How Putin’s brutal invasion of Ukraine undid two decades work in a few days… for no gain.

This column first appeared on Broadsheet on Monday February 28th 

German chancellor Olaf Scholz announcing radical changes to German defence policy Pic via: bundeskanzler.de/

I start this week’s column, picking up from where I left off last week, by looking at the future prospects of the Russian Ambassador to Ireland, Yury Filatov.

Last Monday I suggested that he be sent home. I was not the first to say it. The call has echoed across most of Leinster House. At the end of last week we heard individual Labour and Fine Gael demand his expulsion. Inside Fianna Fáil, Jim O’Callaghan TD led a coordinated call by the party’s backbench TDs, MEPs, and Senators for the Ambassador to be expelled.

Sinn Féin also read the public mood and, to its credit, did a 180-degree-turn on its decades’ long stance of rarely criticising Putin or Russia by issuing a strong statement calling for both the “…expulsion of Russian Ambassador and tougher sanctions.”

The party leader Mary Lou McDonald reiterated this call on Twitter, taking time off her busy schedule of not explaining why her lone MEP, Chris MacManus voted repeatedly against a European Parliament motion last December that: Continue reading “How Putin’s brutal invasion of Ukraine undid two decades work in a few days… for no gain.”

Putin: the Czar of false flags

This column first appeared on Broadsheet on Monday Feb 21st, several hours before President Putin made it TV address and confirmed that Russia was recognising the two secessionist Ukrainian provinces of Donetesk and Luhansk as independent states.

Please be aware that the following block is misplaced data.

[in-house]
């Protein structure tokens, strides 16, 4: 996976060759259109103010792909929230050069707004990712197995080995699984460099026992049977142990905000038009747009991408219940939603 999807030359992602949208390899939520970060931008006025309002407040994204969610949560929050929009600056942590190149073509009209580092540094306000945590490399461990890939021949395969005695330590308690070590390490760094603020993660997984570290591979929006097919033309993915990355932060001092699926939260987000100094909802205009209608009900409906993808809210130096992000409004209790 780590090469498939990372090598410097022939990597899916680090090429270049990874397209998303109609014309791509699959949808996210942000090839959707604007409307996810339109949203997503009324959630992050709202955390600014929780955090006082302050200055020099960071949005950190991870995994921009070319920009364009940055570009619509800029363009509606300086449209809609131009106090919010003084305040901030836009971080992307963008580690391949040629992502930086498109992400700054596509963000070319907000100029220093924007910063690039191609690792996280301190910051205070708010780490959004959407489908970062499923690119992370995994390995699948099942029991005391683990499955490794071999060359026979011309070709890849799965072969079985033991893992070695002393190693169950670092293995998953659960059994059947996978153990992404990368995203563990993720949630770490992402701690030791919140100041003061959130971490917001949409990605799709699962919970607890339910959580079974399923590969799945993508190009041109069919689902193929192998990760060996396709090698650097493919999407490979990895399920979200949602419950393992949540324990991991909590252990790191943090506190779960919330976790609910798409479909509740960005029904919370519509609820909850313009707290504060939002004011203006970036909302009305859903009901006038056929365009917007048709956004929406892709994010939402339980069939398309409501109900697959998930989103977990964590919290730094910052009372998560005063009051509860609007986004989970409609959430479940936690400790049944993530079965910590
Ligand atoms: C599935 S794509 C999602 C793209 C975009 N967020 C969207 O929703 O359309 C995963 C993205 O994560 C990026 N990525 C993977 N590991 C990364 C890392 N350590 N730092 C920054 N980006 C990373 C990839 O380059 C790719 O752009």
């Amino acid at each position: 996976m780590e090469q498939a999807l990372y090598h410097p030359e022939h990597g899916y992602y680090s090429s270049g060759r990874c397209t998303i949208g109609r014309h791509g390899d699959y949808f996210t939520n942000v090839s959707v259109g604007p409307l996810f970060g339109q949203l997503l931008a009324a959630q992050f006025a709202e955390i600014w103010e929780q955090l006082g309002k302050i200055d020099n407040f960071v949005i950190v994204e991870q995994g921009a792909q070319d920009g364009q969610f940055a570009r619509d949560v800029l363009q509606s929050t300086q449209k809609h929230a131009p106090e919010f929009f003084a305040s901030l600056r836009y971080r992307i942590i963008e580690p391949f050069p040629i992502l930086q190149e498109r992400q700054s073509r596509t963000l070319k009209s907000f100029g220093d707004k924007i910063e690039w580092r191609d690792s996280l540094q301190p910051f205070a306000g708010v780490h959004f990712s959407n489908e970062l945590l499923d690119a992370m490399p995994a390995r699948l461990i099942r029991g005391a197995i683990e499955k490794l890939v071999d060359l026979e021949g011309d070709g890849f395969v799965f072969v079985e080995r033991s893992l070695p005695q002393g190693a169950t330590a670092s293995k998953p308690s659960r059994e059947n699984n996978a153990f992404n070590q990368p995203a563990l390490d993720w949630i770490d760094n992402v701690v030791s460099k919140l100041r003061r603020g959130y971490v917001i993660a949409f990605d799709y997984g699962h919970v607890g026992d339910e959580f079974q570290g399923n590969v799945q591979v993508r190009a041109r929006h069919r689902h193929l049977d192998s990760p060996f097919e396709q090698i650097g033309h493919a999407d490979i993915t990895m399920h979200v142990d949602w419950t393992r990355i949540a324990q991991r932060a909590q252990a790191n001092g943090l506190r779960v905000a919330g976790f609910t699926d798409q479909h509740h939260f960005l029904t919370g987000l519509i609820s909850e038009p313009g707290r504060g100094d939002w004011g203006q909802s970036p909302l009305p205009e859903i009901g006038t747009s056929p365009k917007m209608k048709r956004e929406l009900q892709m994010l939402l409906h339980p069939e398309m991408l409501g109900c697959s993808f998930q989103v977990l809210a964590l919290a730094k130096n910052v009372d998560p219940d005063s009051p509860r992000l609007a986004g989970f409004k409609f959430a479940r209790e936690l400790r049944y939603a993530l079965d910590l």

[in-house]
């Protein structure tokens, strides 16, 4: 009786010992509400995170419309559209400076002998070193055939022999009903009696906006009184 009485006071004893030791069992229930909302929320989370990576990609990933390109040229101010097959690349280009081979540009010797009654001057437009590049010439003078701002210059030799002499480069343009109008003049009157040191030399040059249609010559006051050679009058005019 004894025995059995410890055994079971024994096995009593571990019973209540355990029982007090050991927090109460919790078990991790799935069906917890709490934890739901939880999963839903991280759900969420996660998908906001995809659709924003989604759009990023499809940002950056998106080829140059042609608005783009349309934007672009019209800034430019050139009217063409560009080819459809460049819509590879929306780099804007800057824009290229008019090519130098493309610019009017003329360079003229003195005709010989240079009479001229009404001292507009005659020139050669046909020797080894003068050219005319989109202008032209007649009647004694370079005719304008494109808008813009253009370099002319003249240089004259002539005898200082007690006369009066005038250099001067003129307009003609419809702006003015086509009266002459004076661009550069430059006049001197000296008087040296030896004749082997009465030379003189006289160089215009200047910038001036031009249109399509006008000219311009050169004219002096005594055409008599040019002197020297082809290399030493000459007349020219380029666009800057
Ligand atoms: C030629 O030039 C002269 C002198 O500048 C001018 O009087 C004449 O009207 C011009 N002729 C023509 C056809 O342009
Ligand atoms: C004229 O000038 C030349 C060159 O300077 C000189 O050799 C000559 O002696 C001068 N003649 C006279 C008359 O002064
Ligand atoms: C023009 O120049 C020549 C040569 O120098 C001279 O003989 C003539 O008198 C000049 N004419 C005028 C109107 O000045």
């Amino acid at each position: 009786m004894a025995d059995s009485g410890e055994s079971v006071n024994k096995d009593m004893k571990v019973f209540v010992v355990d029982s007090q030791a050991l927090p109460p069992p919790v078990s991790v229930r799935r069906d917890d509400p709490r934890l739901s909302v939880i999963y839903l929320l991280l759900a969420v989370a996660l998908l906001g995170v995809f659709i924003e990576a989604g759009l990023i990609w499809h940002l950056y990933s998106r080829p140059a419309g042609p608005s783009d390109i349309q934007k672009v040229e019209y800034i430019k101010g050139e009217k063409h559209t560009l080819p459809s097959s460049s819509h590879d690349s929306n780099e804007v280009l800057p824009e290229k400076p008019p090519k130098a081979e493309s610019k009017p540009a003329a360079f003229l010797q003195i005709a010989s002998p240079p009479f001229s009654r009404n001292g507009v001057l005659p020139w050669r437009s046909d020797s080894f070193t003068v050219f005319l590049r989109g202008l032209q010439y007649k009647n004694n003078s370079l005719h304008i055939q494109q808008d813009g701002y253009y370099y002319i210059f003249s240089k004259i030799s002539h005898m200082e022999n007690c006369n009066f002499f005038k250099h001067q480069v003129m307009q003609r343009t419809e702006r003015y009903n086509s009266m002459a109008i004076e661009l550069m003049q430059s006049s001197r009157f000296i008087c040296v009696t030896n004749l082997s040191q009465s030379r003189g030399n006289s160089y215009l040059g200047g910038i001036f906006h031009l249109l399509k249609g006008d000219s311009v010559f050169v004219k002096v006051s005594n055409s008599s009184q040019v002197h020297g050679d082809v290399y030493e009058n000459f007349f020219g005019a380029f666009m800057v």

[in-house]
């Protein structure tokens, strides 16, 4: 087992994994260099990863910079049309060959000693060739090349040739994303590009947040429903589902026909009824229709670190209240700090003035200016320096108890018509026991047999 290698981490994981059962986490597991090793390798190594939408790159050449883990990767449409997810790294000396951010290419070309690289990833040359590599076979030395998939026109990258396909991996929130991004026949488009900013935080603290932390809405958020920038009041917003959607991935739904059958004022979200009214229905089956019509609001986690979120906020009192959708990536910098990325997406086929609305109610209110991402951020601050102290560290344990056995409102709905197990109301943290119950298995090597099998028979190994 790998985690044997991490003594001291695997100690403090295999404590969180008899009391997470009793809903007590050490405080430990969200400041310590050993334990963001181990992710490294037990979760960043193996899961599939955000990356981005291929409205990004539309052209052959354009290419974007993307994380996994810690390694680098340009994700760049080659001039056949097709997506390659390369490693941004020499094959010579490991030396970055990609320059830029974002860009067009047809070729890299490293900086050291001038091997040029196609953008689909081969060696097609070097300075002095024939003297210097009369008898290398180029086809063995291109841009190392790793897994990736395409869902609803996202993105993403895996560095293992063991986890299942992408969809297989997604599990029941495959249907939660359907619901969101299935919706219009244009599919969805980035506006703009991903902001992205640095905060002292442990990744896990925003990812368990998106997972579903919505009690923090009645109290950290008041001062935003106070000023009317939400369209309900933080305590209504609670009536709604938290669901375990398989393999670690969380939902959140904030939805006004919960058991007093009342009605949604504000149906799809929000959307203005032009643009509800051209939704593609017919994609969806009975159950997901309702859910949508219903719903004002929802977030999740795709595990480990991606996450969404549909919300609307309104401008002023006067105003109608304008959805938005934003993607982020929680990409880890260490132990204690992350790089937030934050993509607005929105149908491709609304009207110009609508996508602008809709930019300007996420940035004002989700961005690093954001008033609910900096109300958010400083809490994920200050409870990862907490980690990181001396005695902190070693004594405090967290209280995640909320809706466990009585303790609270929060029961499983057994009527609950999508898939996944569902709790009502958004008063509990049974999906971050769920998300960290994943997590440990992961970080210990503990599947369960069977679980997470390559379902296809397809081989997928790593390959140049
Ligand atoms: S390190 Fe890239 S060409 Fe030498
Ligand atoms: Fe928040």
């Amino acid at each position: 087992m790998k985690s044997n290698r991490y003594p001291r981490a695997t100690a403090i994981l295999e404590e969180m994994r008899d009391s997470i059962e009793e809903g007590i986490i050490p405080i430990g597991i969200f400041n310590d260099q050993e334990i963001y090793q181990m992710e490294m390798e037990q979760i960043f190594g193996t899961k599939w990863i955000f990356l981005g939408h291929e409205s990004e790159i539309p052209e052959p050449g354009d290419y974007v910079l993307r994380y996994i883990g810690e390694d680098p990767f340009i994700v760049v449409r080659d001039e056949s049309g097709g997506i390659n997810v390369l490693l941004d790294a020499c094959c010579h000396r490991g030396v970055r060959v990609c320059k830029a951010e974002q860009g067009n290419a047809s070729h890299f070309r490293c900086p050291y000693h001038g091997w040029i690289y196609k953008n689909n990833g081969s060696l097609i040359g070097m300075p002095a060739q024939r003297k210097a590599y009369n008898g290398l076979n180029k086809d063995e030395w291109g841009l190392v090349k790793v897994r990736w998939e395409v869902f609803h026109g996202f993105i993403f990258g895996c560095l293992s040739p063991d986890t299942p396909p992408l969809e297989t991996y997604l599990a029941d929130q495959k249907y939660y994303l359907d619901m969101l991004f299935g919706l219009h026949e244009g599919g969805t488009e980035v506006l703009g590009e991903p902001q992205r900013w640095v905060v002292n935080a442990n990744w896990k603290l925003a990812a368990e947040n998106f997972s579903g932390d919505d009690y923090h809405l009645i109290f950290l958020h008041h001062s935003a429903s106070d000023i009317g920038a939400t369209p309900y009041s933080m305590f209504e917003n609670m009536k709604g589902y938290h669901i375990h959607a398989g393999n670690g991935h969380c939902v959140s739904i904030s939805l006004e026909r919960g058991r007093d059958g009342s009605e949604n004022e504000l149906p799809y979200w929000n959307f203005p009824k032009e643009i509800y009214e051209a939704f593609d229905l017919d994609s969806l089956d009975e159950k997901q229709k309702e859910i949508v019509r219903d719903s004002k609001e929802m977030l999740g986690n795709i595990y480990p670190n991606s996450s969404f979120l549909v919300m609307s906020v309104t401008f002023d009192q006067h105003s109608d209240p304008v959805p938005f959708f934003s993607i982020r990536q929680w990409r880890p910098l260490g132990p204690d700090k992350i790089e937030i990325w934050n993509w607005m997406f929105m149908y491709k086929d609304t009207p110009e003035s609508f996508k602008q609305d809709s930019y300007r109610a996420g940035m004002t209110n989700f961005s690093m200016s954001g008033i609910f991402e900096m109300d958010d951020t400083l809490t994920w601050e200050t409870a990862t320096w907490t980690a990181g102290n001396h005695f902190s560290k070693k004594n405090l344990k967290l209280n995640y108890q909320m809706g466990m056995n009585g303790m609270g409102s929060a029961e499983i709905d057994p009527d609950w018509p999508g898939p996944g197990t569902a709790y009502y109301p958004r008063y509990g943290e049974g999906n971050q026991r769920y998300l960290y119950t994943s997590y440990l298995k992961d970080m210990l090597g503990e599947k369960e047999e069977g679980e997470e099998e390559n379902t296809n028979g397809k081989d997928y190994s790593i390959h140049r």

The most ridiculous and obsolete phrase you will hear in any Irish debate or discussion of the Ukrainian crisis is “… but Putin has a point.”  It is rarely uttered in isolation, but rather as the curt follow-up to an insipid denunciation of Putin’s blatant aggression. Suggesting that while Putin is doing the wrong thing, he may have understandable motives.

This is utter nonsense.

The notion that Putin’s threat to his smaller western neighbour has anything to do with NATO or the prospect of Ukrainian NATO membership is absurd. There has been no major expansion of NATO membership in recent years, indeed only two counties have joined NATO since late 2009 and both of those are well over 1400Km south west of Ukraine’s western border: Montenegro in 2017 and North Macedonia in 2020.

The biggest expansion in NATO’s membership happened back in 1999 and 2004 when ten countries, including three Baltic states that were once part of the Soviet Union and several former Warsaw Pact states, joined.  Are we to believe that Vladimir Vladimirovich Putin was so distressed by this 2004 move that it has taken him 18 years to regain his composure and respond?

Continue reading “Putin: the Czar of false flags”